Three-level flash gives way to four in bid for greater capacity: Page 3 of 5

April 09, 2019 //By Daniel Zajcev
Three-level flash gives way to four in bid for greater capacity

The first method by vendors to increase storage density was the introduction of a third NAND dimension: multilevel storage. The first NAND flash memories only had a single-level cell (SLC) architecture, and were therefore only capable of storing one bit per memory cell. This was followed by the multi-level cell (MLC) and the triple-level cell (TLC) architectures, which can store two or three bits, respectively. In the MLC, four voltage levels are used to represent the four possible combinations of two binary digits, while the readout circuitry of a TLC has to reliably distinguish between eight discrete voltage levels to capture the three bits of stored data.

Overview of the different NAND flash technologies
and their possible states per memory cell.

The second and more revolutionary method by vendors was to move from the traditional planar NAND structure to a three-dimensional architecture. This architecture is capable of higher areal density in comparison to 2D NAND and provides room for scalability in the future. Just like a skyscraper can shelter more people in comparison to a single storey house, so too can a 3D-NAND flash cell store more data than a 2D flash cell. By having better areal density, vendors can scale to larger capacities by delivering more gigabytes per wafer. This technological leap allows vendors to already produce SSD drives that can go all the way up to 64 TB. Regarding reliability and quality, the BiCs3 NAND flash from Toshiba delivers the same amount of program and erase cycles in comparison to the Toshiba 15nm 2D MLC. However, the price to performance ratio is the key advantage of the technology.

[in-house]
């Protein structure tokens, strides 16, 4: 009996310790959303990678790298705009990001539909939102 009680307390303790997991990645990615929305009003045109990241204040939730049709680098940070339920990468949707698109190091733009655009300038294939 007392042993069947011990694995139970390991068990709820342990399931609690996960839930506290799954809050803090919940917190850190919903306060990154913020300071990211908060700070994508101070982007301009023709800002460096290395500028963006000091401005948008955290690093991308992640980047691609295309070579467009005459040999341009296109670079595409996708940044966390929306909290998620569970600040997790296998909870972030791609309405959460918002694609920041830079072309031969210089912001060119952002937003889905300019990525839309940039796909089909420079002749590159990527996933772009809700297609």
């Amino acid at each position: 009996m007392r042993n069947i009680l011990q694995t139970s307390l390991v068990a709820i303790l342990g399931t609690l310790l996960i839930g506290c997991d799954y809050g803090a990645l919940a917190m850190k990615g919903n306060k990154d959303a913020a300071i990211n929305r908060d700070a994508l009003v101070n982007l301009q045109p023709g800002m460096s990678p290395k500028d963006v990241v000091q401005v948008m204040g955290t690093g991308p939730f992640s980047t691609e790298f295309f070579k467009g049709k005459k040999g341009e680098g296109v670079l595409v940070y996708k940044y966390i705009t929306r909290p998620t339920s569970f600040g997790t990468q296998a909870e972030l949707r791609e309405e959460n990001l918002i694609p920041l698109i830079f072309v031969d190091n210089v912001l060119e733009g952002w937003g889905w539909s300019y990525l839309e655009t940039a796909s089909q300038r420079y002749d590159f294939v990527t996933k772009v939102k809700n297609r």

Such three-dimensional NAND (3D NAND) flash memories have therefore taken what was a linear ‘string’ of flash cells making up a word line in a 2D memory array and, conceptually speaking, folded them up into the third dimension in form of a U shape, with each cell being defined by alternating layers of material. The more discrete layers of material that can be laid down by the manufacturing process, the more discrete flash cells can be built in the same die area. Hence the greater the device’s overall capacity.

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